In a recent article that highlights why security awareness programs frequently fail, the top reason cited was poor governance. In reviewing and implementing dozens of awareness programs, I have come to believe that the poor definition and implementation of security governance is the fundamental reason for security awareness program failures.
First consider what governance is. At a high level, governance is definition of how people should perform their daily functions. Notice that this doesn’t say anything specific about security. The assumption is that the definition of behaviors embed security.
It amazes me how companies rightfully want full control of their security programs, yet they pretty much abdicate their awareness programs to vendors.
While it does not seem to work this way in practice, awareness programs should promote good security behaviors. They should inform people about their expected behaviors in common and uncommon circumstances. These expected behaviors are not something to be determined by a random CBT provider, but should reflect what is established in corporate governance.
For example, when most CBT videos talk about social engineering, they highlight how hackers will trick you to giving up your passwords or other sensitive information. The phishing videos highlight how phishers want to get your passwords or download software. However, consider that the latest evolution of phishing and social engineering attacks, which involve contacting accounts payable, the CFO, or accounting and asking for money to be transferred. Traditional training materials do not discuss this at all, as they just rattle on about basic social engineering and phishing.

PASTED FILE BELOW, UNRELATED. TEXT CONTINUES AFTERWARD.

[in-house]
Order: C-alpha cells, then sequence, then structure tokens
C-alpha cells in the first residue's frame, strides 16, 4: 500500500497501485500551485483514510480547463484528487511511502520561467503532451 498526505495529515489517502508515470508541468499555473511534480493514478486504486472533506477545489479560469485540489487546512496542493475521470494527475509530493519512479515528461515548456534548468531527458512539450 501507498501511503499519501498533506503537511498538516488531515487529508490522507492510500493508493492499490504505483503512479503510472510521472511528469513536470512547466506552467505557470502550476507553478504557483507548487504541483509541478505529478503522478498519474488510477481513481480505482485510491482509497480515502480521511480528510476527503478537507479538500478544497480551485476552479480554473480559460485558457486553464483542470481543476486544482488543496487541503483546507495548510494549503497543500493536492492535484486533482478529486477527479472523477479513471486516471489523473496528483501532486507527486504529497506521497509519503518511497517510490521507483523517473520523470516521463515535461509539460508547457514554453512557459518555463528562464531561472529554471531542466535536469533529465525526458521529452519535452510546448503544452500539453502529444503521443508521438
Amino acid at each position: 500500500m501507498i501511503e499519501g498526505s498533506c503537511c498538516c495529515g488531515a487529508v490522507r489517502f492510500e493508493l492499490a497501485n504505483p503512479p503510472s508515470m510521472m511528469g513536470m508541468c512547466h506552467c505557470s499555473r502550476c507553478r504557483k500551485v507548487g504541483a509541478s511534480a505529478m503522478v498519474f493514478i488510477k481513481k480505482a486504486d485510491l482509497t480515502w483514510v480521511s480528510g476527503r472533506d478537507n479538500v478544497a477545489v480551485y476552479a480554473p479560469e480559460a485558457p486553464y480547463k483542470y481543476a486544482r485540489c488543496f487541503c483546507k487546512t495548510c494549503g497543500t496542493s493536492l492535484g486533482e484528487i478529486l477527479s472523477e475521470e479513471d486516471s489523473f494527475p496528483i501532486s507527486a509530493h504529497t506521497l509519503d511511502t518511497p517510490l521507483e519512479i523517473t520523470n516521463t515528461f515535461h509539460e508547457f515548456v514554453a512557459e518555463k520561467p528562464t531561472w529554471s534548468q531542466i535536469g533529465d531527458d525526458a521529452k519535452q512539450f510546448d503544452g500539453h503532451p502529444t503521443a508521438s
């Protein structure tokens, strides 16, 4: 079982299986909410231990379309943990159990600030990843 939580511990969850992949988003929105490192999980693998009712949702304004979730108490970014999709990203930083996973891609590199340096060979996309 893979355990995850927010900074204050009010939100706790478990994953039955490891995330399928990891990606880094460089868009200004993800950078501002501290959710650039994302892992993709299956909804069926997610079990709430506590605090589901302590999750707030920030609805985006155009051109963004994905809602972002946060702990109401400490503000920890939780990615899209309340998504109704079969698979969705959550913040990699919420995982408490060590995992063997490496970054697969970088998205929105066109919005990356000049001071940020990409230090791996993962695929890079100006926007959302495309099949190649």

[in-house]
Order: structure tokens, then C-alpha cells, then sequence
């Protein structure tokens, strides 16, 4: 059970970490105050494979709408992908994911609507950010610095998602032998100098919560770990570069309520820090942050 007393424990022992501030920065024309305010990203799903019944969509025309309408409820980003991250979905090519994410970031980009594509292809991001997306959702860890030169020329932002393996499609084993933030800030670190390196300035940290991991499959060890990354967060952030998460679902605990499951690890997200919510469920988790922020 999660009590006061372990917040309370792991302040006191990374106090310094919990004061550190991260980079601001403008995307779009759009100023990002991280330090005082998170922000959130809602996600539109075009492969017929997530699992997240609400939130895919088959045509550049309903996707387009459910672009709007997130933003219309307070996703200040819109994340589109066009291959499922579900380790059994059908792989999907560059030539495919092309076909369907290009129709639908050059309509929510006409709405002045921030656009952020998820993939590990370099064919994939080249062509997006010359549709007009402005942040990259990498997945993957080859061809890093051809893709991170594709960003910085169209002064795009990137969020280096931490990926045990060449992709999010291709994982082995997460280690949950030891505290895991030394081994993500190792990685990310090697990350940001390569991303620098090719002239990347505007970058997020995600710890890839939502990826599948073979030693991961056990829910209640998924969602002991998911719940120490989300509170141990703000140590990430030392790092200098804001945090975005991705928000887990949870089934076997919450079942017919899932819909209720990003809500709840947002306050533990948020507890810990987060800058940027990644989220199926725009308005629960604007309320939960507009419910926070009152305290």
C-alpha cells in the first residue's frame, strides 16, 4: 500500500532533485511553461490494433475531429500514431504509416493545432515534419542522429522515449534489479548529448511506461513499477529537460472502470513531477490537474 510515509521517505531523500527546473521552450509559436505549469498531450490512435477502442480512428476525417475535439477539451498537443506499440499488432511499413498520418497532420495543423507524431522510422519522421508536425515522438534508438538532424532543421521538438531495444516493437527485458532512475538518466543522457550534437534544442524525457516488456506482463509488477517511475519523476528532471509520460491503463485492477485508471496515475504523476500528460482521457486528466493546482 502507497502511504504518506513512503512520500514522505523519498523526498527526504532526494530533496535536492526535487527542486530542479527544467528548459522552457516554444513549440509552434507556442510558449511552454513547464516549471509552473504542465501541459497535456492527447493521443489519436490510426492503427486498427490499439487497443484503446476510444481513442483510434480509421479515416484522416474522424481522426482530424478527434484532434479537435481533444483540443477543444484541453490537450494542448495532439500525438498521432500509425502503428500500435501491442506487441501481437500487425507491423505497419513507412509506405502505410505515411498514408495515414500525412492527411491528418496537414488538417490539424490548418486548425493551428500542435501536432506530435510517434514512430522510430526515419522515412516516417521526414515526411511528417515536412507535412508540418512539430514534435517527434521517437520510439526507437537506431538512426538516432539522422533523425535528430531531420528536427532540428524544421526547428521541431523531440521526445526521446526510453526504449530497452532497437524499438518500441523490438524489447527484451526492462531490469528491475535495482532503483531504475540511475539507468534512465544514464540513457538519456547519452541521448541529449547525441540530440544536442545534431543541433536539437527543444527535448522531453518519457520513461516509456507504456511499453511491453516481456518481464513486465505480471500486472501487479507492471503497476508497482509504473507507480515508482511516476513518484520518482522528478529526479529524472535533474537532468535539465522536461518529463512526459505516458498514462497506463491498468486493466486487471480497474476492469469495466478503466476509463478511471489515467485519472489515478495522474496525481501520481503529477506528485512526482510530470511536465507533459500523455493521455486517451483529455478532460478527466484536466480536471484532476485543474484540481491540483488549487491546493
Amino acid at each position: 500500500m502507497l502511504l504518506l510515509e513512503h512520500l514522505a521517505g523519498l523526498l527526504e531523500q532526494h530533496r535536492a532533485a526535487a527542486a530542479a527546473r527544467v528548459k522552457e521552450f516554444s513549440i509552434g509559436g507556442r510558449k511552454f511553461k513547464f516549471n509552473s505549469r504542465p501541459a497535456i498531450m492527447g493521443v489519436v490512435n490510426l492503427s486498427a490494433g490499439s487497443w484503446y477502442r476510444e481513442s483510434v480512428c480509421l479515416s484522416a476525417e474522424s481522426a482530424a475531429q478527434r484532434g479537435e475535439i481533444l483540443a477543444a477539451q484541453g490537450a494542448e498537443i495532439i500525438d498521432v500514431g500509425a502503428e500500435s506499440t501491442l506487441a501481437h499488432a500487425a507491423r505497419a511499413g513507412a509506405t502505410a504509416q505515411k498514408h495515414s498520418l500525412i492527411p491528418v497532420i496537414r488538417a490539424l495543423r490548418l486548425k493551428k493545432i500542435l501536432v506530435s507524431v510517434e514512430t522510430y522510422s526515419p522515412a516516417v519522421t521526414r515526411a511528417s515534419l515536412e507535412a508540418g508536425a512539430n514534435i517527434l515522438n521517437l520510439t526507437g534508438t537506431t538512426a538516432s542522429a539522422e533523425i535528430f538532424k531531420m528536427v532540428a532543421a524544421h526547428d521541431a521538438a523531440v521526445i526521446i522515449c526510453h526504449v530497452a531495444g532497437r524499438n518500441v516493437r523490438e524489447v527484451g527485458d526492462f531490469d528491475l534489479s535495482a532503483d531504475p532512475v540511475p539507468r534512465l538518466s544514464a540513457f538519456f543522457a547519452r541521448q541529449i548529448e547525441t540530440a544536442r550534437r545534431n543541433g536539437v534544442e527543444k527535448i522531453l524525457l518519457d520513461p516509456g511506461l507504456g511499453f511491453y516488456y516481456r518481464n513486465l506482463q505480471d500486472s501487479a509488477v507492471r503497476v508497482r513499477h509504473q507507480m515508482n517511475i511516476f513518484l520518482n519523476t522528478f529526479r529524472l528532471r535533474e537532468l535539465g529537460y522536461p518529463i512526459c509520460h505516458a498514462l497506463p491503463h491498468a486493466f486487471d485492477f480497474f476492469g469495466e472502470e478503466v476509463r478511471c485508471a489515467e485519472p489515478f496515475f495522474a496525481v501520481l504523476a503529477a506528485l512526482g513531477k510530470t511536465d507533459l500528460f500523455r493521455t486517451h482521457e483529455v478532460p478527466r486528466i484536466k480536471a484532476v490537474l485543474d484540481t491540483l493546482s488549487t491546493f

The recent incidents at Moneytree and Seagate, where a criminal(s) emailed people in the human resources departments, pretending to be the CEO or other party, and asked for them to send him tax related information of employees, as well as the rash of accounts payable thefts, where criminals use some pretext, frequently pretending to be the CEO, to have those departments transfer money to an account, would be countered by people following good governance. Governance would detail the specific process to release information or send money. A random email that requests the release of information, should be summarily rejected, and the sender, even the CEO, should be directed to follow the defined procedures or guidelines.
To examine what awareness information should be provided, you must first consider that some policy, procedure or guideline should detail the process for approving and processing payments. I assume that an email or telephone call from anyone is not the entire formal approval process for issuing payments.
While it might be helpful for awareness programs to highlight phishing and social engineering, they need to highlight the procedures and guidelines related to releasing payments. That should be done for all aspects of security.
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